Range Creek Wandering Bison Causing Concerns

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By Julie Johansen

The Division of Wildlife Resources recently presented a document to the Emery County Public Lands Council outlining the concerns regarding bison emigration from Ute Reservation Lands across the Green River to public and private lands on the Nine Mile Unit. Land owners and federal land grazing permittees have voiced concerns over the forage lost as well as the potential for disease transmission between bison and cattle. The bison remain on tribal lands for about eight months and the Tribal Council has authority over them while on their lands. The bison are then migrating across the Green River into very remote areas with very limited access into Desolation Canyon and the Range Creek area.

The Ute Tribe has an increased awareness and are taking new actions. Testing for brucellosis and tuberculosis continues. They have gathered and sold to slaughter many head as well as increased the number of permits for hunting and increased improvement projects on their habitat to keep the bison on the tribal lands. A large fence is also being considered crossing Chandler Canyon.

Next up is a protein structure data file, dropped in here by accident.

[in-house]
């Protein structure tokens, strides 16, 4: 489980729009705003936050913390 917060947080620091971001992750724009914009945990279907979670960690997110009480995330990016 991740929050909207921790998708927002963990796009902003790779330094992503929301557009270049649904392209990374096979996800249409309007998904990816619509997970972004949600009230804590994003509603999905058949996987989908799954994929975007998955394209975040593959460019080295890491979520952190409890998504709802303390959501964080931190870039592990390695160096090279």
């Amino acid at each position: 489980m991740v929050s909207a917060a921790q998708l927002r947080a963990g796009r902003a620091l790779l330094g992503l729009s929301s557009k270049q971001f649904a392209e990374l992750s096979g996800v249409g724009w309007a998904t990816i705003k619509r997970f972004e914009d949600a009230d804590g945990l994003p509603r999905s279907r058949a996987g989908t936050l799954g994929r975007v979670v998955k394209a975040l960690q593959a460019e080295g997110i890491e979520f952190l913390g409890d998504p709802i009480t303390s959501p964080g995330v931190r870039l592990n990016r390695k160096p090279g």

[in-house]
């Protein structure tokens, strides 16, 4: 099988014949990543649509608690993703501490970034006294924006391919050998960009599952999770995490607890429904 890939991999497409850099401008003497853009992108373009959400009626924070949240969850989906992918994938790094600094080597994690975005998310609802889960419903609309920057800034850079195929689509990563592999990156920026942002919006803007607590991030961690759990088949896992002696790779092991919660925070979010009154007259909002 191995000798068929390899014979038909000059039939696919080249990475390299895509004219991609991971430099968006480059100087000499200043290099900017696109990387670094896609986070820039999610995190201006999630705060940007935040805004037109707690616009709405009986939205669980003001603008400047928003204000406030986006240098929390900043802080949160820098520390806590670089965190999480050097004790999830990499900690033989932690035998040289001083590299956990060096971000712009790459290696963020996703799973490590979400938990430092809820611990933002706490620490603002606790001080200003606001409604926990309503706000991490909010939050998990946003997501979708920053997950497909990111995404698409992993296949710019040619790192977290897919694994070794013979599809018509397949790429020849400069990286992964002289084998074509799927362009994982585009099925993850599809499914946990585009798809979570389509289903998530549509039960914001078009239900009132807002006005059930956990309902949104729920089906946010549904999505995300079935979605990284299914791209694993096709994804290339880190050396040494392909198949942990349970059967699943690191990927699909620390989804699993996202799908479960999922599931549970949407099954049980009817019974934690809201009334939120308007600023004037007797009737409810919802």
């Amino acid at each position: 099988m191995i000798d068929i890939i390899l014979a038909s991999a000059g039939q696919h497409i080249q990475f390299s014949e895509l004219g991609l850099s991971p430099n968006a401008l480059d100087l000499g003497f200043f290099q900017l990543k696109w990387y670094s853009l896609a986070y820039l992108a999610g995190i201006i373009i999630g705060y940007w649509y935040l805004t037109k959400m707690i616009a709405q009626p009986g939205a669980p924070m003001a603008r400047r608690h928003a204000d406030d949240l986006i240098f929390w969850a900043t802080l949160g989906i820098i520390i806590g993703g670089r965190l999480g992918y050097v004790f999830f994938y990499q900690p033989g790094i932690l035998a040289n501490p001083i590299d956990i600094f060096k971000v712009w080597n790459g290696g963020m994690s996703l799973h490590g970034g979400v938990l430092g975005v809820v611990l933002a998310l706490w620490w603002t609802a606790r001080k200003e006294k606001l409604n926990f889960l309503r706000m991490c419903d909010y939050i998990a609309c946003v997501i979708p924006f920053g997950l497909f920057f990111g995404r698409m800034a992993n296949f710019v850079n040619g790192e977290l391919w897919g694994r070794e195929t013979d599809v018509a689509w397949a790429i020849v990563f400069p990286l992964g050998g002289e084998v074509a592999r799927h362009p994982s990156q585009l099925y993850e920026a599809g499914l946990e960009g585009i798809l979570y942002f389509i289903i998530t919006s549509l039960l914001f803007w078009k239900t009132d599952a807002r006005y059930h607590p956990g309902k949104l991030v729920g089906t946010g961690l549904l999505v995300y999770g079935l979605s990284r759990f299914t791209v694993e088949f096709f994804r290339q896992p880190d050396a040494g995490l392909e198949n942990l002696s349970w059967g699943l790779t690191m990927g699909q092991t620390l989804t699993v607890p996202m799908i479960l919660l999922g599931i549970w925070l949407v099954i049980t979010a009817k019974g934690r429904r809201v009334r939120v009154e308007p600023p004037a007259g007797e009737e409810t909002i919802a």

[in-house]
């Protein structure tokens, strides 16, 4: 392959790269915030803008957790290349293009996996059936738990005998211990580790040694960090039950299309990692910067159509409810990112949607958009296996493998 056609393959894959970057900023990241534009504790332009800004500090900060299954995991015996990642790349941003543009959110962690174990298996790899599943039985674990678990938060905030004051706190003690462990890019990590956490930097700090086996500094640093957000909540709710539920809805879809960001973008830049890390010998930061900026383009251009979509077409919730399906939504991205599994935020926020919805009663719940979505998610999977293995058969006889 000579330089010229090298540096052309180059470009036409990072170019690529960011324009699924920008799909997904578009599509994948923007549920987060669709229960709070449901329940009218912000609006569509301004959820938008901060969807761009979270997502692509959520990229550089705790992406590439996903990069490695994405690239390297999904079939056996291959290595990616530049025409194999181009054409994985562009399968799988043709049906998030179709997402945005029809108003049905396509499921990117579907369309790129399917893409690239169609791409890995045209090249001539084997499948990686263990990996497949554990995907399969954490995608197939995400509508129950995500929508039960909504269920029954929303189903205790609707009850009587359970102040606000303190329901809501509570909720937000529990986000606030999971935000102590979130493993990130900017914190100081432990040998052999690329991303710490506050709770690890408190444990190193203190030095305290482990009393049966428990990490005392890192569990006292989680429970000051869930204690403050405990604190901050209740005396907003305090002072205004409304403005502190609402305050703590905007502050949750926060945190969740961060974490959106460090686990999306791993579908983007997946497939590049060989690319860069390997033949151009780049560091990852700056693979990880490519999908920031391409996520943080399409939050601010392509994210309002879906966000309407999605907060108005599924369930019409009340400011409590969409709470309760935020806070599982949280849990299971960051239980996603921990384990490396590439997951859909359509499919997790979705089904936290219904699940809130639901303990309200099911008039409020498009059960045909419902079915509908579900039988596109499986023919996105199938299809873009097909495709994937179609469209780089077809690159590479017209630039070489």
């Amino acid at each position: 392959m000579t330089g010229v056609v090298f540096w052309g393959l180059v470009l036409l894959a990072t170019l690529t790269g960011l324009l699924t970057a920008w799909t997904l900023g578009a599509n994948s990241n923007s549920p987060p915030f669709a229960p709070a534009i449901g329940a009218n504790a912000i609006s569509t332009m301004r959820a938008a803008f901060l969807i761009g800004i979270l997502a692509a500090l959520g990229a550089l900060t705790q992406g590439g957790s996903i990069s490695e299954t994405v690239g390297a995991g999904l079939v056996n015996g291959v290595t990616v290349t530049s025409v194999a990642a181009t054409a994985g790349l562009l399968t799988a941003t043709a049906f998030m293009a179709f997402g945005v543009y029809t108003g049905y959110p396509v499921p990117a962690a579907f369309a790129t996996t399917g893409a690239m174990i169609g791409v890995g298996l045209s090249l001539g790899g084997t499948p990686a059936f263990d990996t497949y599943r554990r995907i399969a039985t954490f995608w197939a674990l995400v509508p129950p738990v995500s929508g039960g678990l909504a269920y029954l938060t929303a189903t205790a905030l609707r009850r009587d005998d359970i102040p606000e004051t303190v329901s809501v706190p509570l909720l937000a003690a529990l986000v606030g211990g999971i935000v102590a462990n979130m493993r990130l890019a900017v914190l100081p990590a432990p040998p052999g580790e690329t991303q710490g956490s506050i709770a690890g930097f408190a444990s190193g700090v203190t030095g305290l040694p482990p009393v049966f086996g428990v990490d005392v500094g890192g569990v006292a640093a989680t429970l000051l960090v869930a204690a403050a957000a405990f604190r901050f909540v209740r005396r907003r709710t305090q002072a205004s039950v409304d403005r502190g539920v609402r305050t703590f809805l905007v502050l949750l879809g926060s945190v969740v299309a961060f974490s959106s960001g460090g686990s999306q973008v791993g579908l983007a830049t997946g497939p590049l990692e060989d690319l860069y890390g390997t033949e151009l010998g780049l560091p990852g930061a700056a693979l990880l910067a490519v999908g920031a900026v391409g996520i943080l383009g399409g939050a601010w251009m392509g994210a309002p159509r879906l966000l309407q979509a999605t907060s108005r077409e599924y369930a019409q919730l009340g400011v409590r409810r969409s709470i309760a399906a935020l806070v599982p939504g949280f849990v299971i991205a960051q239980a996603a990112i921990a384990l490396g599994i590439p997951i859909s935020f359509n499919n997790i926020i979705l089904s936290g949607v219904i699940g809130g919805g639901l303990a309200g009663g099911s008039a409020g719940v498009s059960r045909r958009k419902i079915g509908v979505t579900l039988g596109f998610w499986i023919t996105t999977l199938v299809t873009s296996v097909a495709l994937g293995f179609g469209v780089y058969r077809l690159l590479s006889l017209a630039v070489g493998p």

The DWR is willing to partner with others to open the Turtle Canyon Road to improve hunter access into the Range Creek area. Their objection is to have no bison in the Range Creek area.

They plan to install GPS transmitters in to five to 10 head of bison to help track and remove the animals. They will notify the Ute Tribe when bison are detected in the Nine Mile area so that they can be removed.

The University of Utah, the private land owners in the area, has agreed to allow bison hunters to access the Range Creek property and to extend the 2017 visitation season of the property to Dec. 15 to increase bison harvest. They will also help with the Turtle Canyon access road.